Chapters

Have Dirt, Will Travel


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Have Dirt, Will Travel Written By Mark Sirek, Photos By Scott Haraldson

The Pilgrimage

Mountain biking. For more than 22 years now, it’s been one of the knights of my inner round table. It’s as high up on my hierarchy of needs as finding a meal or a bed.

And while mixing dirt into my ride to work or spending weekends in the local forests with friends can tide me over in the short term, my long-term wellbeing depends upon one thing: having that lengthy trip to look forward to.

Anticipation doesn’t just build excitement. It builds character.

You can always tell how consumed by the knobby-tired life another rider is by how often they mention their upcoming MTB vacation. Like an endorphin-powered tractor beam, the approaching trip prevails over all, dominating every conscious and subconscious hour.

And this time around, that lucky rider is you.

For you, life is now a picture-in-picture TV screen where the small picture in the corner is your immediate reality, but the big picture is high-def footage of you, authoritatively riding previously unknown, glorious singletrack.

Your preoccupation with the upcoming journey isn’t going anywhere anytime soon. Emails, phone calls, texts, and beers in the basement workshops of your riding buddies fan the flames. The back and forth banter before the first day of the trip forces double takes of the countdown clock. Surely that thing must be broken.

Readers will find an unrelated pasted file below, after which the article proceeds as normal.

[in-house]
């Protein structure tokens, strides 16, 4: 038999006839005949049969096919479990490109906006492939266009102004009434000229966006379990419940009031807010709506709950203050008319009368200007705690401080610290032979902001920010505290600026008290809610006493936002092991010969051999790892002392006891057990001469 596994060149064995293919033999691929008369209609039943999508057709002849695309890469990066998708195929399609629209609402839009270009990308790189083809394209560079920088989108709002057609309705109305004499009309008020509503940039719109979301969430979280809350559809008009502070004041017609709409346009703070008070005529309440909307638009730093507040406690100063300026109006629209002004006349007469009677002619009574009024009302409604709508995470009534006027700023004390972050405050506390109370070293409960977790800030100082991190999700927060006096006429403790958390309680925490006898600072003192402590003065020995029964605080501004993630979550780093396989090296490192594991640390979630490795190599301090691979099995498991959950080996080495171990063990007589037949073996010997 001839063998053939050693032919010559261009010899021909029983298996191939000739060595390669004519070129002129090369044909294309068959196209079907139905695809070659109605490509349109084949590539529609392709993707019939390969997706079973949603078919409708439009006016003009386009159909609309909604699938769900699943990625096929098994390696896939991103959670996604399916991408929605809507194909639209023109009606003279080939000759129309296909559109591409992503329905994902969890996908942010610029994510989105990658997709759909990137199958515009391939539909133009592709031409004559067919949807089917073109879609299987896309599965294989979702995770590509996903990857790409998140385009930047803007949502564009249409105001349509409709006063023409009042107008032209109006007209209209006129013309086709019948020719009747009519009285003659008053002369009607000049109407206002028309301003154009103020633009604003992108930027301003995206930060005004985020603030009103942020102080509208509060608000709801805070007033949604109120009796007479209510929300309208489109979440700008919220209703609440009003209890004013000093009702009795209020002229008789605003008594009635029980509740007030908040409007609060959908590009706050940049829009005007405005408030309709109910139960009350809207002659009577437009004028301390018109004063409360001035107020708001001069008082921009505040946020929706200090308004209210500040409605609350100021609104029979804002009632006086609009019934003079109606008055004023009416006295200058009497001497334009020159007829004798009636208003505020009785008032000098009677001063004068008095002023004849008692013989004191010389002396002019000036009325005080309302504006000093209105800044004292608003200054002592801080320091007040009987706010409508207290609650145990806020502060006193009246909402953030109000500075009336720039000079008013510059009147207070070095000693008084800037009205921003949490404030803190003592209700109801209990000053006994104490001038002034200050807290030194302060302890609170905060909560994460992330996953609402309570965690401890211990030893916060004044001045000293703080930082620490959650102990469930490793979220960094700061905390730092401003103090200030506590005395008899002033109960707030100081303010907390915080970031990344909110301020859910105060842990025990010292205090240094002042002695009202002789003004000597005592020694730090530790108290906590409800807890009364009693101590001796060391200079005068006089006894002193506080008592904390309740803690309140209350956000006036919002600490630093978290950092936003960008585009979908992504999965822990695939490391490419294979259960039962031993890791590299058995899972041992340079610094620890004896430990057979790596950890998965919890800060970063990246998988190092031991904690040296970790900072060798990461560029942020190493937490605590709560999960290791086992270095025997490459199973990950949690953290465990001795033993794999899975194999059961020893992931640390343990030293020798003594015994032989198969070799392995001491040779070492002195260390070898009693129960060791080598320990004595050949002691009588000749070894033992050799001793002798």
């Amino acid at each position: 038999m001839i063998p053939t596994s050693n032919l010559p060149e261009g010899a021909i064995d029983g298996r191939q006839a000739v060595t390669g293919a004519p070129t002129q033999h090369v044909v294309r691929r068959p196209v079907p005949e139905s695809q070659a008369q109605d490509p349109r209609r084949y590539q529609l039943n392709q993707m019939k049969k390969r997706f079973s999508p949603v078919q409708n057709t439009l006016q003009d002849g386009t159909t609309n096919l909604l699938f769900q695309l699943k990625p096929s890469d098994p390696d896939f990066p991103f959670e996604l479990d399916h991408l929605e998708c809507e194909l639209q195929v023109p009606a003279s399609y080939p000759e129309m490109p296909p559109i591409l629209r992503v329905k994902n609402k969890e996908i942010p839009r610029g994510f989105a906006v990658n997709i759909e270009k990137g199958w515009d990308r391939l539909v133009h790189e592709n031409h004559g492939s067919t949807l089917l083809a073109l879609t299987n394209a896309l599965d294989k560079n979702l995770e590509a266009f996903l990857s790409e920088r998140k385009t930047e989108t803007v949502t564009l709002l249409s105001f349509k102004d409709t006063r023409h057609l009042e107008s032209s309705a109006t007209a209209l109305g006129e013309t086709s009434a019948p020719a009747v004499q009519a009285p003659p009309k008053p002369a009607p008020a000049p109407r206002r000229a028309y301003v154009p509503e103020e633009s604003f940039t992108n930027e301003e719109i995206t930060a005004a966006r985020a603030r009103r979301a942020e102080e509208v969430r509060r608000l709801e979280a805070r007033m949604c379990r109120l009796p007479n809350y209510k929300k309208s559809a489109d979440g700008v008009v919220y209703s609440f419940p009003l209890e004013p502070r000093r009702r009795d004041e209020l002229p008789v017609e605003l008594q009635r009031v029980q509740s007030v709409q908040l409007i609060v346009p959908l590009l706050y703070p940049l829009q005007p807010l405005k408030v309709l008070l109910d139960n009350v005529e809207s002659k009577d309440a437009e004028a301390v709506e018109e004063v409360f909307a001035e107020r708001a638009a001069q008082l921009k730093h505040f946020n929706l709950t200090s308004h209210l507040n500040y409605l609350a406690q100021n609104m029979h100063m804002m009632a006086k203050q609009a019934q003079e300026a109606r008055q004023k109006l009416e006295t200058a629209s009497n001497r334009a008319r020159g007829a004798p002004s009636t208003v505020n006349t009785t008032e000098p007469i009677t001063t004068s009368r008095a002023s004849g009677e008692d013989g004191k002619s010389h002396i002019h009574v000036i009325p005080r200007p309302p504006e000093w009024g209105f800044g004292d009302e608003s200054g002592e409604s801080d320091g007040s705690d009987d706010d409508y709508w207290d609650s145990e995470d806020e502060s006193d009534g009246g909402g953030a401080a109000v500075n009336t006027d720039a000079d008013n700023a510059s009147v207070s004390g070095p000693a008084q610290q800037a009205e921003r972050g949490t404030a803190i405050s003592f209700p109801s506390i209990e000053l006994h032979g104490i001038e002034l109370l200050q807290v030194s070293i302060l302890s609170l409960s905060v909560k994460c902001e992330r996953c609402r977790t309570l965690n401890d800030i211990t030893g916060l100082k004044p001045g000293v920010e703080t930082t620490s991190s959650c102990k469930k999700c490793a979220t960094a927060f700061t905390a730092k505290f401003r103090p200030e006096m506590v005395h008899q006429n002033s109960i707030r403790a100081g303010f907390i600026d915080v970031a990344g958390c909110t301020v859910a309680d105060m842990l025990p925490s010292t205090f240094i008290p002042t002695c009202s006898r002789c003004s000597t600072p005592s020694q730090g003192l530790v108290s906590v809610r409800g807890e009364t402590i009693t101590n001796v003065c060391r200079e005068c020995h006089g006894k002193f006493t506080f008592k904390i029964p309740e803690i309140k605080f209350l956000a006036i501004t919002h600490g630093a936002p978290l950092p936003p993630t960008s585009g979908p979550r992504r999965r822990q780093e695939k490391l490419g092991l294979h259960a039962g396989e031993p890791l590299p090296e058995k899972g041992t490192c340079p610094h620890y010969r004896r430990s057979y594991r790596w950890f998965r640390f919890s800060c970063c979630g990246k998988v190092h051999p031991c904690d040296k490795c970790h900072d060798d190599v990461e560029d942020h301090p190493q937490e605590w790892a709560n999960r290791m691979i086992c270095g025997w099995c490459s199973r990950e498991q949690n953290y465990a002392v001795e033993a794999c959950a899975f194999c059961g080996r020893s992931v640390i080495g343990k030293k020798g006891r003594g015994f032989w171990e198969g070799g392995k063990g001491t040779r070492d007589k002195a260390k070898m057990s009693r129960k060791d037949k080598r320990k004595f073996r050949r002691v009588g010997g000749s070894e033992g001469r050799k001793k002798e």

You have to make the time pass somehow, so you go way deep into planning mode. If you’re heading back to a favorite set of trails, you formulate your gear list based off of an internal topographical scan that Google Earth can’t even touch. You don’t even remember details of your wedding day with such accuracy. If you’re heading somewhere new, preparations are made for scenarios that may or may not even be possible there. But therein lies the lure of what makes explorers explore. No one is as ready as you.

The first day of the trip arrives and your group assembles around a vehicle that’s worth far less than any one of the bikes. No worries. The combined desire of everyone involved is going to will that car to your destination. Time to focus on the game of Tetris ahead of you—cramming all the bikes in always takes longer than you’d like. Soon enough, though, everything fits and the 5 x 7” square you get to sit on for the next eight hours or more is revealed.

At this point, you can convince yourself of anything. Like sitting in that one position for hours on end will be not only be no problem, it will have no effect on your ability to comfortably ride later on. In the meantime, you’ll just anesthetize yourself with the combination of smells coming from everyone’s specific and scientifically-tested-for-mountain-biking road trip snacks.

For you, life is now a picture-in-picture TV screen where the small picture in the corner is your immediate reality, but the big picture is high-def footage of you, authoritatively riding previously unknown, glorious singletrack.

And still, still — you can’t wait to arrive. The anticipation makes the smell, the frustration, and the discomfort irrelevant.

Because here’s the thing: Despite the fact that your jittery anticipation makes an Australian cattle dog with a Frisbee look chill, you wouldn’t have it any other way. Once you arrive at your destination, once the first bike is unloaded, you know the ritual is about to yield its priceless reward. The joy is epic. Now get out there and make King Arthur proud.